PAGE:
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“Don’t dig up in doubt what you planted in faith” – Elisabeth Elliot

Spring is a time of new; a time to rejoice in fresh growth. It’s a time when things wake up from their wintry slumber and burst forth into the world – “Helloooo I’m here”.

If you take a moment to peruse my instagram feed you will probably pick up on my obsession with spring. The streets and trails in Atlanta are lined with fifty shades of pink, green, red, and white, and the grass is suddenly this vibrant, full-of-life color.

Besides the fact that I love flowers I know very little nothing about gardening. However, I do have some pretty distinct memories from a childhood spent outside in the garden. I would occasionally help my parents weed or sometimes if I was lucky my mom would let me help her with the flower pots. Every year she plants flower pots that live on our front porch. They are vibrant, neatly arranged, and will absolutely bring a smile to your cheeks as you walk through the front door. Someday when I have my own home I will line my front porch with dragon snaps, pansies, daisies, and begonias.

I remember planting bulbs in the ground; carefully digging a hole several inches deep, gently laying the bulb, covering it with dirt, then watering and waiting.

…Lots of waiting…

Growing plants is an exercise in patience. It requires you to have faith that with the right conditions (sunlight, warmth, water to name a few) something living with come up through the dirt. Most often it is painfully slow. Usually it’s a process that you can’t appreciate with the naked eye, but rather a process that you can sometimes catch glimpses of.

A hard lesson I’m always learning is that you can’t rush the process of growth either. I never fail to water my plants too much because I think that doing so will help them grow fast, but in the end I wind up drowning them. It would be so much easier just to buy my plants already grown. Each time I kill a plant I think will be the last time that I try and that next time I’ll gladly let someone else do the work of nurturing baby ferns.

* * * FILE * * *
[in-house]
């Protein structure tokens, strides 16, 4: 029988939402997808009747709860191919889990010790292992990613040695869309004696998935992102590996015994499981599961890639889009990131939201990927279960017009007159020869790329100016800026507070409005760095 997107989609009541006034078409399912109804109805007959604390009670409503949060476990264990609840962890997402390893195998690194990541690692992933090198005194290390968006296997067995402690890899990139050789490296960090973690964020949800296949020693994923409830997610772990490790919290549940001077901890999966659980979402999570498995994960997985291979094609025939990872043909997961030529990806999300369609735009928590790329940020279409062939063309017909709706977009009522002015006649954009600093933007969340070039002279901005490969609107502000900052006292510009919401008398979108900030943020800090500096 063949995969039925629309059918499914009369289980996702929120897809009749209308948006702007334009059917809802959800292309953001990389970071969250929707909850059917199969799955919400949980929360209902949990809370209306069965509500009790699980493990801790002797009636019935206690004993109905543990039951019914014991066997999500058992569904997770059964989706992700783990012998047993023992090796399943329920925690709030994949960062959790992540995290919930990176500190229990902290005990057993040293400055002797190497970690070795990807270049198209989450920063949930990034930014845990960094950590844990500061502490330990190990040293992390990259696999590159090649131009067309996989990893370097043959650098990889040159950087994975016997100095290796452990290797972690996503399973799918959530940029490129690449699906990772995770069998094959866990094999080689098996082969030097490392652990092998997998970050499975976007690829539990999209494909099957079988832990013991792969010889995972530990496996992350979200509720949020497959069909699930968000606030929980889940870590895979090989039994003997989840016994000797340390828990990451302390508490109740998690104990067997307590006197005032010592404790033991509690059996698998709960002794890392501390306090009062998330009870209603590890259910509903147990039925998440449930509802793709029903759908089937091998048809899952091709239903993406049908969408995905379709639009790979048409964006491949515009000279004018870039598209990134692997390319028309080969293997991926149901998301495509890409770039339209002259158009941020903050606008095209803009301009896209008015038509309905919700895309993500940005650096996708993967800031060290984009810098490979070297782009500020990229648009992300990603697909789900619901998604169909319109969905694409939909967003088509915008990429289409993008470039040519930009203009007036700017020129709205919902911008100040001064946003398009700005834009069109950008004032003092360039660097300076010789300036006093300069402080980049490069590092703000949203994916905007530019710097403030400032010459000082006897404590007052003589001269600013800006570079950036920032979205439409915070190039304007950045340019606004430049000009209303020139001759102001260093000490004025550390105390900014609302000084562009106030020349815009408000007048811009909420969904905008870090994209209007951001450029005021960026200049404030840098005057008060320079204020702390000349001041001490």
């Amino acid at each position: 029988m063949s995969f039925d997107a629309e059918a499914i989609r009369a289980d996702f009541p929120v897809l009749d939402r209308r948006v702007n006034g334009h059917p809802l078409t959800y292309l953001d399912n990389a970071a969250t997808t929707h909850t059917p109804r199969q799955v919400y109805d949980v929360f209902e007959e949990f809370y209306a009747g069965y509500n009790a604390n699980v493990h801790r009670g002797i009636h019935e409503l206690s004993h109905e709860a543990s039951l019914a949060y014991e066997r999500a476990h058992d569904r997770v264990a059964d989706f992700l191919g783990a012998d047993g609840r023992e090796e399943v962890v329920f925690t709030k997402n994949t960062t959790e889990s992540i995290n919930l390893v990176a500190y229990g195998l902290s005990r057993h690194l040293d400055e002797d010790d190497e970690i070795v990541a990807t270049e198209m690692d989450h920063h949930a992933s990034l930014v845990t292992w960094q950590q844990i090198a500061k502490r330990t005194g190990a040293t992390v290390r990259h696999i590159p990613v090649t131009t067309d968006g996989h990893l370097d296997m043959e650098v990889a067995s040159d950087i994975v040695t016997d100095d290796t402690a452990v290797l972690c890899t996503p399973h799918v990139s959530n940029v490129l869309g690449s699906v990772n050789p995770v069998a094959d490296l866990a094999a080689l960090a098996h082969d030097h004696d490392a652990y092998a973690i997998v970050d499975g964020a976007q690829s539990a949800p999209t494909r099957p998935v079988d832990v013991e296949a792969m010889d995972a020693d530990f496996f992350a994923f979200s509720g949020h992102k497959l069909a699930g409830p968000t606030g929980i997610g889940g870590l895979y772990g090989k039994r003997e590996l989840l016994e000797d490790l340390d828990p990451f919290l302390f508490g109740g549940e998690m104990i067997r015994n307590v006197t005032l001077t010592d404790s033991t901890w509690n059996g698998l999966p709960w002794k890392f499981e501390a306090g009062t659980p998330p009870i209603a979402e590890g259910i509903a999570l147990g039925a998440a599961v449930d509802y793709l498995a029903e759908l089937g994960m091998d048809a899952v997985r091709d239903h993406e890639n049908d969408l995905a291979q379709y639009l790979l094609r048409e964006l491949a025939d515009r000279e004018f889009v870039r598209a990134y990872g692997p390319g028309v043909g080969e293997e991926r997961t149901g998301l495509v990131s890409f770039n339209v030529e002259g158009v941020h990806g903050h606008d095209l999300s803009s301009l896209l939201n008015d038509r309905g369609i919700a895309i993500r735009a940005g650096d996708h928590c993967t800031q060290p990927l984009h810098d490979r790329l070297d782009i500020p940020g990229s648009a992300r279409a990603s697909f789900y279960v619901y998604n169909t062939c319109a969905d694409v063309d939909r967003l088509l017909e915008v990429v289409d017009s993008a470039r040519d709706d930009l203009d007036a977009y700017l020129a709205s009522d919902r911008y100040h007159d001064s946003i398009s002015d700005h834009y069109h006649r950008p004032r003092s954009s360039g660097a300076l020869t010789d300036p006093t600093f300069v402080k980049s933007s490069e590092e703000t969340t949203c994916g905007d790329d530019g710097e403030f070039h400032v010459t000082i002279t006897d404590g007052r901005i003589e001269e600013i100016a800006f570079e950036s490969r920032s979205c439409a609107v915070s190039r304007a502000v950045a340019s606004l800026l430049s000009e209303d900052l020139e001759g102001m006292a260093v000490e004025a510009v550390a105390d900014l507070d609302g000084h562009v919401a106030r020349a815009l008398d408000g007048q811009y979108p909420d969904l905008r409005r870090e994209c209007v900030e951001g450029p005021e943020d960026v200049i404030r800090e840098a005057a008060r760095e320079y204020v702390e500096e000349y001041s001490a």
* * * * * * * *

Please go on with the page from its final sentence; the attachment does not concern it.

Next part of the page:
But wait. Isn’t that the point?  Should we really be putting such emphasis on the end result and ignoring the path we took to get there?

In this world of constant motion how likely are we going to stick it out for the long term or give up the moment we lose sight of the horizon? Instant gratification is ingrained in us. Hell, amazon prime has same-day delivery because we need that thing we ordered an hour ago right now. That being said, I don’t think it’s impossible for us to endure – to dig deep, plant a bulb, and wait for it to grow. (I’m not suggesting that it’s easy, just that it’s possible).

This season of my life is feeling like a never-ending lesson in patience. I started working on my medical school applications last February. As in February 2015. In July I submitted my primary applications and then waited a month. Then I rushed to write my secondary applications, only to wait another 5 months before hearing from many programs that while my application was competitive, there wasn’t enough room for me. I interviewed at the University of Colorado 34 days ago and have yet to hear a peep from the admissions committee. I think its safe to say that I’ve been in it for the long haul.

This season of my life has been a struggle, but I’ve carefully planted this bulb in faith and I refuse to overwater, dig up, or give in to the pressures of waiting. I refuse to dig up in doubt what I planted in faith because when the time is right it will bloom.

Today I allowed myself to pause while passing some blooming flowers and I simply thought to myself, how beautiful this life truly is.

 

 

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